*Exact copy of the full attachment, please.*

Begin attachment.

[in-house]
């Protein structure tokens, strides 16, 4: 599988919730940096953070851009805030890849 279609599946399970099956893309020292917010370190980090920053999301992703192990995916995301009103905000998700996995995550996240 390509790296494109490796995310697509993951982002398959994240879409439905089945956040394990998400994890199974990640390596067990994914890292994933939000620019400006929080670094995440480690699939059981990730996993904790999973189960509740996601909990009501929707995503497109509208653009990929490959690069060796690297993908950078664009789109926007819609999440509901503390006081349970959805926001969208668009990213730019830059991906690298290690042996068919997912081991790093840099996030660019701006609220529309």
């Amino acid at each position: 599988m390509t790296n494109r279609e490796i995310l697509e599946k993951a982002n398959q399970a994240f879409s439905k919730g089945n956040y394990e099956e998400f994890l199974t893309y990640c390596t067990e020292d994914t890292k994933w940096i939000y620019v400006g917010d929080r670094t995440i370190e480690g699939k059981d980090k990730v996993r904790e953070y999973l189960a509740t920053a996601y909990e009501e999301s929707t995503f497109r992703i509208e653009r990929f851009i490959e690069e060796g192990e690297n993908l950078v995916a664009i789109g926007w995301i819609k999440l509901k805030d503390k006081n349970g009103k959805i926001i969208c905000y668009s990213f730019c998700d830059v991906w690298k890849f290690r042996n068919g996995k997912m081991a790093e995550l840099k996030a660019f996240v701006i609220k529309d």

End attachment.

[in-house]
């Protein structure tokens, strides 16, 4: 599988919730940096953070851009805030890849 279609599946399970099956893309020292917010370190980090920053999301992703192990995916995301009103905000998700996995995550996240 390509790296494109490796995310697509993951982002398959994240879409439905089945956040394990998400994890199974990640390596067990994914890292994933939000620019400006929080670094995440480690699939059981990730996993904790999973189960509740996601909990009501929707995503497109509208653009990929490959690069060796690297993908950078664009789109926007819609999440509901503390006081349970959805926001969208668009990213730019830059991906690298290690042996068919997912081991790093840099996030660019701006609220529309």
């Amino acid at each position: 599988m390509t790296n494109r279609e490796i995310l697509e599946k993951a982002n398959q399970a994240f879409s439905k919730g089945n956040y394990e099956e998400f994890l199974t893309y990640c390596t067990e020292d994914t890292k994933w940096i939000y620019v400006g917010d929080r670094t995440i370190e480690g699939k059981d980090k990730v996993r904790e953070y999973l189960a509740t920053a996601y909990e009501e999301s929707t995503f497109r992703i509208e653009r990929f851009i490959e690069e060796g192990e690297n993908l950078v995916a664009i789109g926007w995301i819609k999440l509901k805030d503390k006081n349970g009103k959805i926001i969208c905000y668009s990213f730019c998700d830059v991906w690298k890849f290690r042996n068919g996995k997912m081991a790093e995550l840099k996030a660019f996240v701006i609220k529309d």